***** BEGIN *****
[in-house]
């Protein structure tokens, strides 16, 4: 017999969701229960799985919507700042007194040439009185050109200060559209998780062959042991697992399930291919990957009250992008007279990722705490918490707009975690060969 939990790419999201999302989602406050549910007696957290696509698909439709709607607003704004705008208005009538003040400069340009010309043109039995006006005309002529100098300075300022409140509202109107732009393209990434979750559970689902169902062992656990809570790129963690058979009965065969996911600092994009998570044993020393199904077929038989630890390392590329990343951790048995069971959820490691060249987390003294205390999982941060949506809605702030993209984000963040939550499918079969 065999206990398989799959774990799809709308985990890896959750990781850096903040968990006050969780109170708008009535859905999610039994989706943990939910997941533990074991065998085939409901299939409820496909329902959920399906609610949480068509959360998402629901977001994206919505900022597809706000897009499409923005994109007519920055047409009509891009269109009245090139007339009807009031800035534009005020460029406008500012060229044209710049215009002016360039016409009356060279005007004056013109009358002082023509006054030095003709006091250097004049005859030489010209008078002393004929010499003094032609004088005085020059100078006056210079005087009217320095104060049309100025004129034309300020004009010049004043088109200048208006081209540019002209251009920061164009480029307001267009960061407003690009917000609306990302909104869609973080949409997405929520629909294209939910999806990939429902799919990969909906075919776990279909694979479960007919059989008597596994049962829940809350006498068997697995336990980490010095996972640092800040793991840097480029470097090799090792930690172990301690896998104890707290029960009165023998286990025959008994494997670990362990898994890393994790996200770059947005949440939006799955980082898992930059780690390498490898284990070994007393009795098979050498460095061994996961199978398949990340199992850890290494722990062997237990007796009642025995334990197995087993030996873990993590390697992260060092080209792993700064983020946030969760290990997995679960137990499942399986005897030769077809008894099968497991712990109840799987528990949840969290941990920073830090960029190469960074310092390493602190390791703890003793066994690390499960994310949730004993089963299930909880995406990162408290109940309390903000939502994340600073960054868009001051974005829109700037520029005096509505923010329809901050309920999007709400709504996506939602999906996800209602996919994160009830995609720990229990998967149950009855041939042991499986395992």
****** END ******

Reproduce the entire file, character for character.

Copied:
[in-house]
């Protein structure tokens, strides 16, 4: 017999969701229960799985919507700042007194040439009185050109200060559209998780062959042991697992399930291919990957009250992008007279990722705490918490707009975690060969 939990790419999201999302989602406050549910007696957290696509698909439709709607607003704004705008208005009538003040400069340009010309043109039995006006005309002529100098300075300022409140509202109107732009393209990434979750559970689902169902062992656990809570790129963690058979009965065969996911600092994009998570044993020393199904077929038989630890390392590329990343951790048995069971959820490691060249987390003294205390999982941060949506809605702030993209984000963040939550499918079969 065999206990398989799959774990799809709308985990890896959750990781850096903040968990006050969780109170708008009535859905999610039994989706943990939910997941533990074991065998085939409901299939409820496909329902959920399906609610949480068509959360998402629901977001994206919505900022597809706000897009499409923005994109007519920055047409009509891009269109009245090139007339009807009031800035534009005020460029406008500012060229044209710049215009002016360039016409009356060279005007004056013109009358002082023509006054030095003709006091250097004049005859030489010209008078002393004929010499003094032609004088005085020059100078006056210079005087009217320095104060049309100025004129034309300020004009010049004043088109200048208006081209540019002209251009920061164009480029307001267009960061407003690009917000609306990302909104869609973080949409997405929520629909294209939910999806990939429902799919990969909906075919776990279909694979479960007919059989008597596994049962829940809350006498068997697995336990980490010095996972640092800040793991840097480029470097090799090792930690172990301690896998104890707290029960009165023998286990025959008994494997670990362990898994890393994790996200770059947005949440939006799955980082898992930059780690390498490898284990070994007393009795098979050498460095061994996961199978398949990340199992850890290494722990062997237990007796009642025995334990197995087993030996873990993590390697992260060092080209792993700064983020946030969760290990997995679960137990499942399986005897030769077809008894099968497991712990109840799987528990949840969290941990920073830090960029190469960074310092390493602190390791703890003793066994690390499960994310949730004993089963299930909880995406990162408290109940309390903000939502994340600073960054868009001051974005829109700037520029005096509505923010329809901050309920999007709400709504996506939602999906996800209602996919994160009830995609720990229990998967149950009855041939042991499986395992």